Celebrating our 50th Birthday

Happy Birthday Lynton! This bright and
homely development is a shining example of
how a few determined village people can
really make a difference.
Fifty years ago, on June 3 1967, the Bishop
of Guildford, the Rt. Rev. George Reindorp,
officially opened a private ‘home for the
elderly’ at Lynton, St Leonards Road,
Thames Ditton. This was the culmination of
five years’ work by a group of local
residents, inspired and spurred on by the
dynamic young curate at Thames Ditton’s St
Nicholas Church, Revd Geoffrey Fraser.
Aged just 33, he was a passionate and
persuasive young man, deeply devoted to his
parishioners, particularly those of increasing
years and infirmity. He was especially
concerned to find, during his research for
Christian Family Year, that many members
of his flock were parted from their families
when they were shunted off into what were
then known as ‘old folk’s homes’.

Geoffrey felt that Thames Ditton should
have its own unique ‘home’ for the elderly,
where people could go if they could no
longer manage at home but crucially could
still live independently, with the aid of
support and assistance. He convinced a
group of local people to get behind just such
a project and eventually to establish the
charitable company Thames Ditton Homes
Limited to develop and manage a new home.
The first task was to find a suitable
development site, the second to find the
people to create the dream. Geoffrey came
across a young architect, John Deal, who at
29 was just embarking on his career, mainly
designing house extensions. They hit it off
immediately. Geoffrey knew John was the
right person to design and implement his
vision, and convinced the rest of the
committee to back his instinct.

A plot was finally secured at Lynton on St
Leonards Road and work began on the
design. Initially the work started as an
entirely private venture, supported by St
Nicholas Church, the local Congregational
Church, Townswomen’s Guilds and the
Chamber of Commerce. However, the scale
of the development meant additional support
was needed and Geoffrey worked with the
then Esher Urban District Council to gain
government investment in the scheme.
With designs in place, plans approved for 15
single and two double flats, and building
tenders completed, work began on the site.
Building work did not run smoothly and, on
his first major assignment as architect, John
had to deal with a builder’s bankruptcy,
which provide a few sticky moments.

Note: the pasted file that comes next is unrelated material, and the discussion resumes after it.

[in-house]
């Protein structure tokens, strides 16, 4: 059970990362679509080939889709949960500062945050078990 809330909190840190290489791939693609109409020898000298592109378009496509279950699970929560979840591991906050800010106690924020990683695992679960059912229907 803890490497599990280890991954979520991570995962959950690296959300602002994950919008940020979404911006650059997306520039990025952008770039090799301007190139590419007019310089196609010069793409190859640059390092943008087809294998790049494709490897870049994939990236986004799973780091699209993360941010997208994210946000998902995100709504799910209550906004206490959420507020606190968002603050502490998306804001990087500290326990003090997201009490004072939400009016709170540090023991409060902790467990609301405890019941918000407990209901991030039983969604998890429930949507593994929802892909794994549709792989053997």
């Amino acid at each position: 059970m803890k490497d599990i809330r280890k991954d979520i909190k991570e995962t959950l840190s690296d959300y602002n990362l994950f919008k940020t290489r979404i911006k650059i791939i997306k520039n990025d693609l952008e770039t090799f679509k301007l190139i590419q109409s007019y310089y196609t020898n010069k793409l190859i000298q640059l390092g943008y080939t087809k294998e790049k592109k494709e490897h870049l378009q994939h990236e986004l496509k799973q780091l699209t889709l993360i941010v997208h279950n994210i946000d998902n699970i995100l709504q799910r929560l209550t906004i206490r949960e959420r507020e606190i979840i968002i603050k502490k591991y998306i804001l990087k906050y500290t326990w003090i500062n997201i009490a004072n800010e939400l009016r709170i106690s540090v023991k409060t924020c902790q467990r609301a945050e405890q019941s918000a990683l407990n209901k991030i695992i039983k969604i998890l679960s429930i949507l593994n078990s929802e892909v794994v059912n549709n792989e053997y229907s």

However, the tight control he had
maintained over works and materials meant
that the impact on Lynton was contained and
eventually another builder completed the

Overall the project cost about £60,000 – the
equivalent today to about £1.3 million. (The
UK average price for a detached house in
1962 was £2,500 compared with £207,000
today, according to the Nationwide House
Price index.)
Nearly 10 per cent of the cost was raised by
Thames Ditton Homes Limited and the rest
was covered by a 60-year mortgage from
Esher Urban District Council. Local
organisations played a role in getting the
home ready: the common room was
furnished and fitted by Surbiton Pilot Club
and garden furniture and part of the laundry
room was given by Weston Green Evening
Townswomen’s Guild. It had also taken
thousands of hours of volunteers’ time over
the five years from conception. Lynton was
and is a sheltered housing development with
on-site support. In 1967 a Mrs Julie Lewis
was employed as a ‘housemother’, although
today the role is that of Resident Manager
with warden duties.
In the midst of all the effort Revd Geoffrey
Fraser moved away from Thames Ditton,
first to a position in Peaslake and was then
appointed the Vicar of Dunsford with
Doddiscombsleigh in faraway Devon.
Lynton was his first project and gave him
the taste for developing property for social
purposes. In his career he developed more
than 100 units, always with John Deal as his
architect. These ranged from …. to …. He
was evidently a man whose faith dictated
that he get things done! Sadly he died just a
few weeks ago, aged 83.

All property needs to be maintained and
updated and Lynton has not stood still. The
original design included shared bathrooms,
common in those days. As accepted
standards changed there was another period
of refurbishment and development and from
1989 to 1991 which cost £650,000 and was
financed by a social housing grant from the
Homes and Communities Agency. This
included an extension along with the creation of individual bathrooms; the site
now has 15 units.

Thames Ditton Homes Limited is still run as
a charity by a Management Committee of
volunteers according to its original ethos; to provide housing and any associated
amenities for elderly persons of limited
means with a link to Thames
Ditton. Over the last 50
years 68 local people have
been involved in keeping
Lynton going. Hopefully the
next 50 years will see
equally enthusiastic

If you have an
interest in volunteering, or
wish to put a name on the
resident waiting list, please
email: contact@tdhlynton.co.uk







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